Roussel - The Spider’s Feast; Dukas - The Sorcerer’s Apprentice
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Cat No: BIS2432
Number of Discs: 1
Release Date: 3rd January 2020
The Sorcerer's Apprentice (L'Apprenti sorcier)
Le Festin de l'araignee, op.17
ArtistsOrchestre National des Pays de la Loire
In 1912, when Albert Roussel composed his ballet score The Spider’s Feast, he was rather influenced by Impressionism, but his use of the orchestra was no less inventive than Dukas. The plot of the ballet is played out in a garden, where a spider is trapping various insects in its net, looking forward to having a sumptuous meal. Roussel’s sophisticated use of timbres and his characteristic rhythmic pointillism conjures a micro-drama which also features a mayfly, a team of ants and a rather terrifying pair of praying mantises. The disc opens with another piece by Dukas: Polyeucte, a concert overture inspired by a 17th-century play and a work of a surprising expressive power.
1Dukas - Polyeucte
2Roussel - Le Festin d'Araignee - Prelude: Un Jardin
3Roussel - Le Festin d'Araignee - Entree des Fourmis
4Roussel - Le Festin d'Araignee - Entree des Bousiers
5Roussel - Le Festin d'Araignee - Danse du Papillons
6Roussel - Le Festin d'Araignee - Danse de l'Araignee
7Roussel - Le Festin d'Araignee - Entree des Vers de fruit
8Roussel - Le Festin d'Araignee - Entree guerriere de deux Mantes religieuses
9Roussel - Le Festin d'Araignee - Danse de l'Araignee
10Roussel - Le Festin d'Araignee - Ecolosion de l'Ephemere
11Roussel - Le Festin d'Araignee - Danse de l'Ephemere
12Roussel - Le Festin d'Araignee - Danse de l'Ephemere et des Vers de fruit
13Roussel - Le Festin d'Araignee - Agonie de l'Araignee
14Roussel - Le Festin d'Araignee - Funerailles de l'Ephemere
15Dukas - L'Apprenti Sorcier
1913 was quite a year for ballet in the French capital: in the previous June, Ravel’s landmark ballet Daphnis et Chloé was premièred at the Théâtre des Champs-Elysêes by the Ballets russes to choreography by Diaghilev. On 15 May 1913 the same team delivered Debussy’s revolutionary ‘poème dansé’ Jeux, which two weeks later was completely eclipsed by their riotous première of Stravinsky’s Le Sacre du printemps (‘The Rite of Spring’). This gives some context to The Spider’s Feast, which was first performed on 3 April 1913 at the less illustrious Théâtre des Arts, to choreography by Léo Staats. This half-hour work may not be in quite the same league as Ravel, Debussy or Stravinsky, but in its unerring command of impressionistic style and its captivating sequence of vignettes (portraying the underside of natural life in a surprisingly eventful and exotic garden) it is consistently engaging.
Alongside the spider, the ballet features ants, dung beetles, a delightfully delicate and flighty butterfly (soon ensnared by the spider), fruit worms, a pair of warrior-like praying mantises and a mayfly. The mantises, eluded by the worms, are in turn captured by the spider, but one of the mantises is freed by the dung beetles and kills the spider, whose death throes are graphically evoked in Roussel’s music. The work closes with an intensely felt funeral cortège for the mayfly, its brief lifespan over in less than a day, before a return to the peaceful atmosphere of the opening.
Rophé and his players give us a fabulously detailed yet atmospheric account of this entertaining score, moving from tranquility to eventfulness and violence in carefully judged gradations. Highlights include the busy Entrance of the Ants, an oriental-tinged Entrance of the Dung Beetles, a wonderfully imposing Entrance of the Praying Mantises, and an equally terrifying reprise of the Spider’s Dance. It is the Hatching and Dance of the Mayfly that is the expressive heart of the work, however, and it is played with all the subtlety one associates with the Loire players under Rophé. Woodwind soloists and gorgeously sonorous yet never cloying strings are among this performance’s many strengths, and the brass and percussion make their mark where required too. Those familiar only with symphonic fragments sometimes heard in the concert hall shouldn’t hesitate to get to know this ballet in its complete form, and could not do better than this new recording.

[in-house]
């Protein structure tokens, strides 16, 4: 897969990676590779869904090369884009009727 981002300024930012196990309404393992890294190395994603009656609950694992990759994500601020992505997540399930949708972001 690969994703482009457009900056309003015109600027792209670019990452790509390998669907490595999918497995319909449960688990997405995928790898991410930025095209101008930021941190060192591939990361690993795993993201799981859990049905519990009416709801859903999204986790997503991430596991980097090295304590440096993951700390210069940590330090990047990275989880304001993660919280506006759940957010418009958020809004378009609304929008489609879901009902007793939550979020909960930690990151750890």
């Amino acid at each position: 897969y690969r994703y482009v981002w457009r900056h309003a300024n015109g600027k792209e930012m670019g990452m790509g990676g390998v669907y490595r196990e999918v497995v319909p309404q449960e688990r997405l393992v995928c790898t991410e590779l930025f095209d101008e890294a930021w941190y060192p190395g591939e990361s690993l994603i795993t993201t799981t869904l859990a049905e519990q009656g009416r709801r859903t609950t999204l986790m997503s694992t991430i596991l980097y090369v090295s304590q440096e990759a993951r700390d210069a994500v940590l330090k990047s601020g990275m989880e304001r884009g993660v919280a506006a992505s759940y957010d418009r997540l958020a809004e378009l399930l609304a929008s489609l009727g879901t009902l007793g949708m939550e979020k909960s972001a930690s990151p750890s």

The Dukas works make for an exceptionally attractive coupling. Opening the disc is the 1891 Overture to Corneille’s tragedy Polyeucte. Composed when Dukas was just 27, and influenced by Franck as well as Wagner and even Beethoven’s Coriolan, it is a work of surprising power, noble in bearing but with an Allegro section of gripping intensity. Just as The Spider’s Feast is unmistakably a work of the early twentieth century, so Polyeucte is manifestly a product of the late nineteenth, and Rophé and his players give a performance of tremendous commitment, with meltingly lyrical string and woodwind playing and biting brass.
Far more familiar is the closing work, the ever-popular orchestral scherzo L’Apprenti Sorcier (‘The Sorcerer’s Apprentice’, 1897). Here the Loire players treat us to an account that is both more immediate and more closely atmospheric than some might expect. Expertly paced by Rophé, the score reveals details that sometimes prove more elusive, such as the brilliantly shimmering percussion of the central tutti section, while the magically layered textures of the opening pages (including a striking foretaste of Debussy’s Jeux) are superbly done. The all-important bassoons are really on their mettle here (are they French or German instruments, we wonder), and this is a performance that perfectly captures the work’s atmosphere and narrative flow while allowing one to marvel at the phenomenal skill of Dukas’s scoring. For lovers of French music at the turn-of-the-century, this disc is an essential acquisition.
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